Keep the camera steady on the lady is she delievers her poison, Then quickly cut to the guy and slowly move in close on his face as his brains slowly restarts itself after an information overload and the information slowly sinks in and the sweat sinks out.
12 December 2004, 11:53 PM
I'd do one of three things...
1) From the view-point of another customer in the cafe. The camera would be "reading a newspaper". Sheepishly turning to look at the couple when they start to speak a little louder...Sharply when they snap at each other...
2) Locked camera shot of the whole thing. From the side of the table?
3) Bully the camera man to direct for me! :twisted:
12 December 2004, 09:05 PM
I'd be adventurous,
I would have 2 camera's revolving in a clockwise manner around the table, switching between the two, one should give a view of the actions and body language of the characters and the other giving a view of what all the people in the restraunt are witnessing.
Best thing of all to do is Experiment.
12 December 2004, 02:49 PM
Agreed with the CU but specifically it must be frontal, so the character will talk with the camera.
12 December 2004, 03:54 PM
I like the idea of a 2 camera rotation around the subjects. What I would suggest is two cameras on dolly tracks, one camera positioned about five tables away for an opening shot, and one camera to the left of the table positioned at a 55 degree angle. Open with the far shot, and then have a brief shot of the table from the 55 degree light. So we have two cameras circling around the table, and as the conversation gets more intense, make the shots more intense and bring the cameras in slightly with an imperceptible zoom. In between this tightening shot we have another shot from the 55 degree camera facing the guy. She drops the bomb and the camera lingers there for an uncomfortable amount of time, maybe 5 or six seconds of total silence. Continue the circling shot, then finally close with either a) a far shot from our opening table, b) a far shot from somewhere else, possibly the street if the restaurant has a window, or c) have the 55 degree camera brought in with a crane to the table level and have him walk out.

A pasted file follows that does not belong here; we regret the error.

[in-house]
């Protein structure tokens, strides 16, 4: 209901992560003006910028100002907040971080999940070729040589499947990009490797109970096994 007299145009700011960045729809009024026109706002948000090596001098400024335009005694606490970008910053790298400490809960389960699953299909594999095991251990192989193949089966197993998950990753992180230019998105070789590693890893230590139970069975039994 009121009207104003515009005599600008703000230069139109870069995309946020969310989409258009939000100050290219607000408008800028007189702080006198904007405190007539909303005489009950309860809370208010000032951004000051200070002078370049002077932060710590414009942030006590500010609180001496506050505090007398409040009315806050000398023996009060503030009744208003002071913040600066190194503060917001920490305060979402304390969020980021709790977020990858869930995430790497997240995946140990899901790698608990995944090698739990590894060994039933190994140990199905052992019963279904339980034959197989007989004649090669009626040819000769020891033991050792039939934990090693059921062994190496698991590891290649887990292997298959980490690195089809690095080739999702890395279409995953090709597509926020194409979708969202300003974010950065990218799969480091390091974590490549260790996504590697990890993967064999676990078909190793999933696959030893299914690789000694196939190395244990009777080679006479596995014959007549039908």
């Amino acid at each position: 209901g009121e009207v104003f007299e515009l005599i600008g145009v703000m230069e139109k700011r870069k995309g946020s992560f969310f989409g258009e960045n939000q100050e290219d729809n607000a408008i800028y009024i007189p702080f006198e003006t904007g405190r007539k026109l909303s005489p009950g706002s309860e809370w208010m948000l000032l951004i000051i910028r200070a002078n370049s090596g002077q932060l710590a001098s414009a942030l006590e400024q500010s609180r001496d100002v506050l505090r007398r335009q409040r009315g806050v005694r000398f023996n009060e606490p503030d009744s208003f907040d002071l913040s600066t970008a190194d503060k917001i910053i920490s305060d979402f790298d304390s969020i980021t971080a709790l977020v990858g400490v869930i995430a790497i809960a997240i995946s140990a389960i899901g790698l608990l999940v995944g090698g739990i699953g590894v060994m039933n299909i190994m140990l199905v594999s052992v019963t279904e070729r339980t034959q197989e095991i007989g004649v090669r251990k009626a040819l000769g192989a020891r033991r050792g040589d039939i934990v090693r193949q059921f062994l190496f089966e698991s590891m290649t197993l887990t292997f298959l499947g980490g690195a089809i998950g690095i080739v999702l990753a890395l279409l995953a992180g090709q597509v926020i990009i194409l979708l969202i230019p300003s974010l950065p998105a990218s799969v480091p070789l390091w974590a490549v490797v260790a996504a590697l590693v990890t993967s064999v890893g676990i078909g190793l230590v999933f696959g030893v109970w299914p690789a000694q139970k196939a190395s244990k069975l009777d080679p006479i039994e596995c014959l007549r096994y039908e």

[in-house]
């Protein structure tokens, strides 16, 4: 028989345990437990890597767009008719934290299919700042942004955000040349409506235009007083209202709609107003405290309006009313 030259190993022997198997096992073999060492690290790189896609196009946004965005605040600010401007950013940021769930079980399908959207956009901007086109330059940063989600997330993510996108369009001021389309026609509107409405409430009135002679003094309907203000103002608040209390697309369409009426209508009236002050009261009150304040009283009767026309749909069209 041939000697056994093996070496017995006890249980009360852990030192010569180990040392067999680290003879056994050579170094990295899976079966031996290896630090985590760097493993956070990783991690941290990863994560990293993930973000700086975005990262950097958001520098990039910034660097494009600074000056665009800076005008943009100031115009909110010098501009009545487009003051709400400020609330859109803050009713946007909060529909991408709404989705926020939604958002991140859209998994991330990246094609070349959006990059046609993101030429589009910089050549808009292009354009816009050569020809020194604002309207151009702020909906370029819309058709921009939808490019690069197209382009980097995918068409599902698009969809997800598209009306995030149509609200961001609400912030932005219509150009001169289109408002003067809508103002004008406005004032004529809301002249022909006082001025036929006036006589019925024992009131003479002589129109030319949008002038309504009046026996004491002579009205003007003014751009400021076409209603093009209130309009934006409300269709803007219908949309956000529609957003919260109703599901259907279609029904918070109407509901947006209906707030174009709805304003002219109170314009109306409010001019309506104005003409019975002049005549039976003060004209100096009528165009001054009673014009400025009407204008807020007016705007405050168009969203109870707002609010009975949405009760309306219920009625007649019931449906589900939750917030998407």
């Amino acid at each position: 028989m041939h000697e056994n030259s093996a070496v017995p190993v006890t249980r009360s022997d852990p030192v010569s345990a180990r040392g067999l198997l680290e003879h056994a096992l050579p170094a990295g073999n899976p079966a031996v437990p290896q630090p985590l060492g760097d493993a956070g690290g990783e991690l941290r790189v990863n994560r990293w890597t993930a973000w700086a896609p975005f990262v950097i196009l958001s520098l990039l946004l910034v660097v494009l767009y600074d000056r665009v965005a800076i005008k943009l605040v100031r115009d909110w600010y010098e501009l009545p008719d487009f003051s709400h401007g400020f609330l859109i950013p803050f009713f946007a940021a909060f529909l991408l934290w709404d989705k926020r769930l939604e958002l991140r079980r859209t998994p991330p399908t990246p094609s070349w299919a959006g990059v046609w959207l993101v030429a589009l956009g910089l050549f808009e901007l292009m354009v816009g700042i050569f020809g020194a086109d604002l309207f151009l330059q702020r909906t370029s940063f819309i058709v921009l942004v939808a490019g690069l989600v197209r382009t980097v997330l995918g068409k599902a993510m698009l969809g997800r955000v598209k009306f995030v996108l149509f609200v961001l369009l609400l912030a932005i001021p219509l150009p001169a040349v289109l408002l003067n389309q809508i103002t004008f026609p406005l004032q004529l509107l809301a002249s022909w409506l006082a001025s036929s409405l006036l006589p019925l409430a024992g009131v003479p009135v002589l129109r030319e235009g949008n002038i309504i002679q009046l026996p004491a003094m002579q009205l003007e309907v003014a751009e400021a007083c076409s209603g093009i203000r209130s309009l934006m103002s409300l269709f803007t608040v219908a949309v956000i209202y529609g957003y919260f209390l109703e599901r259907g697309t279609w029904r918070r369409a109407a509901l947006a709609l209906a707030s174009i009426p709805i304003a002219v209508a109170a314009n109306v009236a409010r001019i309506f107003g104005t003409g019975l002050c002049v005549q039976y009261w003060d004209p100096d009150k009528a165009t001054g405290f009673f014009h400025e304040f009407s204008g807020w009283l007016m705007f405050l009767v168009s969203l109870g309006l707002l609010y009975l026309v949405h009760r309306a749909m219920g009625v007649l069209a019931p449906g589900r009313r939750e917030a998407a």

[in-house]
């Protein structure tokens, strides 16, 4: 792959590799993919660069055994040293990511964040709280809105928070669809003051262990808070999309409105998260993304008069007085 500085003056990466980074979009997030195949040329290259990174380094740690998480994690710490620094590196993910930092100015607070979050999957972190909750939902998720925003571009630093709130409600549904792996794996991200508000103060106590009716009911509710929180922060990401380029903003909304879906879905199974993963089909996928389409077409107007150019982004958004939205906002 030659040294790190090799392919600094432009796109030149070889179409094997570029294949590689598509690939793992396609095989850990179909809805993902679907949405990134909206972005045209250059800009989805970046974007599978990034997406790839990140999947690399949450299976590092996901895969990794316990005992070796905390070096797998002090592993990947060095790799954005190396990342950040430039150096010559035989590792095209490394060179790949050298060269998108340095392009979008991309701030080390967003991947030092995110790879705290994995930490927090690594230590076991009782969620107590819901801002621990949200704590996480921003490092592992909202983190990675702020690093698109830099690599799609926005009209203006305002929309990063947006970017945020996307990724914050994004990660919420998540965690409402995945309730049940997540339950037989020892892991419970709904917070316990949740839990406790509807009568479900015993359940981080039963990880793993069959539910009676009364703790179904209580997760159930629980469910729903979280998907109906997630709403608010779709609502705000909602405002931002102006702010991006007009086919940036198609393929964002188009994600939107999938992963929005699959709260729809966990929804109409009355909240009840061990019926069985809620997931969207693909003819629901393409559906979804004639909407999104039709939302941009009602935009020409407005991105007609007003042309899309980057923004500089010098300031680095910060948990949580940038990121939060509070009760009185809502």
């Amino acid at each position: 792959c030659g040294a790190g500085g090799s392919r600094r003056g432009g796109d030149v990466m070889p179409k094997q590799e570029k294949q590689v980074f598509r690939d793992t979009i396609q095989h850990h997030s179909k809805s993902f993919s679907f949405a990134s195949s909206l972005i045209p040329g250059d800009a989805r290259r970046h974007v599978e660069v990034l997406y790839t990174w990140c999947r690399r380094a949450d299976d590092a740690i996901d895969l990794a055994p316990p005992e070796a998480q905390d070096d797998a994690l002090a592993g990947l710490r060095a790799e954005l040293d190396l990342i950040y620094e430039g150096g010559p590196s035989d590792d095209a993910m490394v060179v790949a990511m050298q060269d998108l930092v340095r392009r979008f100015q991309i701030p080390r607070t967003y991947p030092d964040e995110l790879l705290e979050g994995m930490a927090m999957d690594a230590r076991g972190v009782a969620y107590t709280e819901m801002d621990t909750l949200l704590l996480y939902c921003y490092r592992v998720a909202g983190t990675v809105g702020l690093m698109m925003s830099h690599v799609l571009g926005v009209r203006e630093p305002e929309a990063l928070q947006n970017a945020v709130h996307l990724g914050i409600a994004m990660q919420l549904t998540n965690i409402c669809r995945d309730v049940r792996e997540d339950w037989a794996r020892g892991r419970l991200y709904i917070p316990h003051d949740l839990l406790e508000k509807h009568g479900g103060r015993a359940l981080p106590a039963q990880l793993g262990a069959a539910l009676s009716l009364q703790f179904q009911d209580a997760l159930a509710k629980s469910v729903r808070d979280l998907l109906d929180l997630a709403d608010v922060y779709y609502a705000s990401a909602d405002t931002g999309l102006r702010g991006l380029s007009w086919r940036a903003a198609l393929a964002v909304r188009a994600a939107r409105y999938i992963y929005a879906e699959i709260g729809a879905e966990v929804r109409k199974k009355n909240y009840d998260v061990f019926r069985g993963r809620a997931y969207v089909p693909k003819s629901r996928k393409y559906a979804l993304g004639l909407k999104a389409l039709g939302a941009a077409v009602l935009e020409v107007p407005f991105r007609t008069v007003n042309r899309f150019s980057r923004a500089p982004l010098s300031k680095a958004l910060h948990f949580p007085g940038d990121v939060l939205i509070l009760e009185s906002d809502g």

12 December 2004, 05:23 AM
Hey I don't know anything about cinematography, but as visiting this site have come to find it very interesting. So from a total viewer's point with no directing experience I wanted to see if I had anything to bring. First off I think that a question that needs to be asked is the emotion following. This is obviously gonna set it up, and is a milestone I presume. This may sound retarded, but if there is a rather violent reaction occurring later on like revenge, starting out with your basic head height 10 feet out from the open-end of the table up till the bombshell, and then with violent reactions have 2 over the shoulder cams that do a rapid pan alternately during the heated discussion, with a decent pause on the person left sitting there. Kind of crazy maybe, but as I said I know nothing lol. If it's more of an emotional thing, no violent response then I think there's already plenty of ideas offered.
12 December 2004, 02:02 PM
I think the important question i what kind of movie is this? Comedy? Drama? Thriller? That totally changes the way it's shot...
To all thanks for your replies so far.
And KungFu Hampster brings some Good points.
The conversation I had in mind was for a drama, but I am curious
on how would the shots could be shot in different manners
for other types of movies (as he said, Thriller, Comedy, Drama, Action Movie ).
01 January 2005, 08:40 PM
All these ideas would work pretty well, although as said before, some of them are the obvious shots to go for. The 'rotating camera' idea, although a good one, seems to be used quite a lot in the late 90's, with the action centering on the focused characters (the couple). This sometimes has the effect of making the audience feel a bit quesy (this could be your aim, however). Kirt's idea of "just the forearms" is a good one, it'd feel a bit fresher than perhaps the shot-reverse shot combination. Personally, i'd go for something a little bit unexpected, but, you'd have to give some more context etc..